May 1, 2009 posted by Shyama Venkateswar The recent health alert on swine flu has serious implications for those surviving at the margins of society without health care, paid sick leave, or other benefits. Women working in low-skill jobs are particularly vulnerable. Judith Warner's piece in the NYT  brings much-needed attention to this issue: how to provide economic security for millions of women, particularly those who are single heads of households, working part-time jobs that are tenuously held at best. NCRW's Big 5 Campaign  has generated hard-hitting data on these issues revealing the disparities that women, especially women of color, face in accessing basic services:
- 44.8 million people  in the United States lack health insurance—half of whom are people of color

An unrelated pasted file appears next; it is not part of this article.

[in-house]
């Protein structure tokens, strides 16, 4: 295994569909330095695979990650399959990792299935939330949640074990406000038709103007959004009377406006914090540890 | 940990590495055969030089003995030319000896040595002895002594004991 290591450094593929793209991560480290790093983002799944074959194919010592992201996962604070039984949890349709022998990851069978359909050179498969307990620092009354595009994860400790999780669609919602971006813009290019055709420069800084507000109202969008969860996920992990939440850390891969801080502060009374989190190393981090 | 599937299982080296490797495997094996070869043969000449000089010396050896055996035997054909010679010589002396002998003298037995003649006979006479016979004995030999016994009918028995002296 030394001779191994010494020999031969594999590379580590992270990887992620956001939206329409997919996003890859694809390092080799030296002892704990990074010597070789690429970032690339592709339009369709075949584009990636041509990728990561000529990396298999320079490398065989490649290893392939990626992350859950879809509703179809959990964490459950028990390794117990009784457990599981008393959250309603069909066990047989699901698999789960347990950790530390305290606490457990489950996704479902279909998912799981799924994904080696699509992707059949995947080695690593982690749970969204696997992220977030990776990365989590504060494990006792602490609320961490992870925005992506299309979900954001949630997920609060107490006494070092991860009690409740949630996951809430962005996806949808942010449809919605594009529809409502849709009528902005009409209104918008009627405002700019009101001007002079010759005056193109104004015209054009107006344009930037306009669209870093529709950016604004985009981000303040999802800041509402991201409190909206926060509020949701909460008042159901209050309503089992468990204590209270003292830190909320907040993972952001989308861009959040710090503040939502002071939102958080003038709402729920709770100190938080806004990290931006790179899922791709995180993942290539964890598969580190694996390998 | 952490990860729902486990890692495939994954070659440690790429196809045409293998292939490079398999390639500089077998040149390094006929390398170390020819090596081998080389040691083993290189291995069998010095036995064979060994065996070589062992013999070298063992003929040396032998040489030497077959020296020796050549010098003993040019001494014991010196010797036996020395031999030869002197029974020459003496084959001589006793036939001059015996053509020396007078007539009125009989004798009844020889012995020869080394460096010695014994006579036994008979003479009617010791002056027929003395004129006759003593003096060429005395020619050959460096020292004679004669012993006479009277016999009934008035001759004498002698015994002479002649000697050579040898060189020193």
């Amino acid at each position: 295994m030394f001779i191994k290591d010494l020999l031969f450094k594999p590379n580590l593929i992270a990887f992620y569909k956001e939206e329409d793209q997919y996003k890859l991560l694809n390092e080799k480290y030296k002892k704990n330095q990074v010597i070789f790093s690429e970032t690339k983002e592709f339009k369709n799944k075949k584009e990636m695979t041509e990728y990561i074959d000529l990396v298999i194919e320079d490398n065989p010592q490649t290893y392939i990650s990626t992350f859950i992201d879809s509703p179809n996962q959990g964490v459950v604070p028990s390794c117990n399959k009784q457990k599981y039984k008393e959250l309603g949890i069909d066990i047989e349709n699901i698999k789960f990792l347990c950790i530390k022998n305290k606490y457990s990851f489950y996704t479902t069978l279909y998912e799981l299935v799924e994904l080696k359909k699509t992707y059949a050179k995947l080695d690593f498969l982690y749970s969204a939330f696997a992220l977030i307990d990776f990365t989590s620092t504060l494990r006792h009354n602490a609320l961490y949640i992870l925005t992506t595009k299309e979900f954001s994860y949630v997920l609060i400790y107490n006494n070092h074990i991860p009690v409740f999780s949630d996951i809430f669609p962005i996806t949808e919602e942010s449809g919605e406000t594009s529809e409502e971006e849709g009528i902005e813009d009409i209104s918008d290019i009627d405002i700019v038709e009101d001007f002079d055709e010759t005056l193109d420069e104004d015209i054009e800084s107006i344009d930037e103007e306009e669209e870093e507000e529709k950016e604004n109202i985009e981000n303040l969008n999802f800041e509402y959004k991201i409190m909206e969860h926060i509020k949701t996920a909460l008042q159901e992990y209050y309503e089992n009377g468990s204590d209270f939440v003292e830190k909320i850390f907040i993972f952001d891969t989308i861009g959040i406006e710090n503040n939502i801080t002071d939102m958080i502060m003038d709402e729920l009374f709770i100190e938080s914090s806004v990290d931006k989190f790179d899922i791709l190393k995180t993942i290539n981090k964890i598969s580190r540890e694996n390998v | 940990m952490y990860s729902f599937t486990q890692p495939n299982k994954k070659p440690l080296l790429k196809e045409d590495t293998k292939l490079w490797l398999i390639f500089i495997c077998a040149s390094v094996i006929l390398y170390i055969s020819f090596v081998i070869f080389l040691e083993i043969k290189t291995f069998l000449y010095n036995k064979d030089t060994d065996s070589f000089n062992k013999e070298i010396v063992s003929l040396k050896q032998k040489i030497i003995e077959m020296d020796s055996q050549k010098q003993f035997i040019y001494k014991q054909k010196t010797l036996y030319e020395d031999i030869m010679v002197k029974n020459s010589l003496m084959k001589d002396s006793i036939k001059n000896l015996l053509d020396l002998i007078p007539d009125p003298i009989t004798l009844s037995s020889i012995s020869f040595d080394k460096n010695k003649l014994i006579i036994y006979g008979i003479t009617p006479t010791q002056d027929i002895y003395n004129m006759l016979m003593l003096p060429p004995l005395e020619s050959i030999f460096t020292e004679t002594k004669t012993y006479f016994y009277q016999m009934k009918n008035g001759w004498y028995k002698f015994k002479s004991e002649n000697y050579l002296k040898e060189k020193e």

- 46 million U.S. workers  do not have paid sick days and nearly 76% of low-income workers do not have any paid leave in case of illness.
President Obama’s agenda for vulnerable communities must address the health care and basic needs of families on the margins. As Judith Warner points out, the Healthy Families Act  is a good starting point. Other possibilities include providing part-time employees with healthcare, paid sick leave for themselves and their dependents, and providing women with skills-training to move into better jobs, including in non-traditional fields. This would certainly help strengthen safety nets that low and middle-income people so desperately need. As Warner wrote, “If the swine flu outbreak forces lawmakers, at long last, to give workers and families some of the protections that they need, perhaps this crisis will, on some level, turn out to have a silver lining, too.”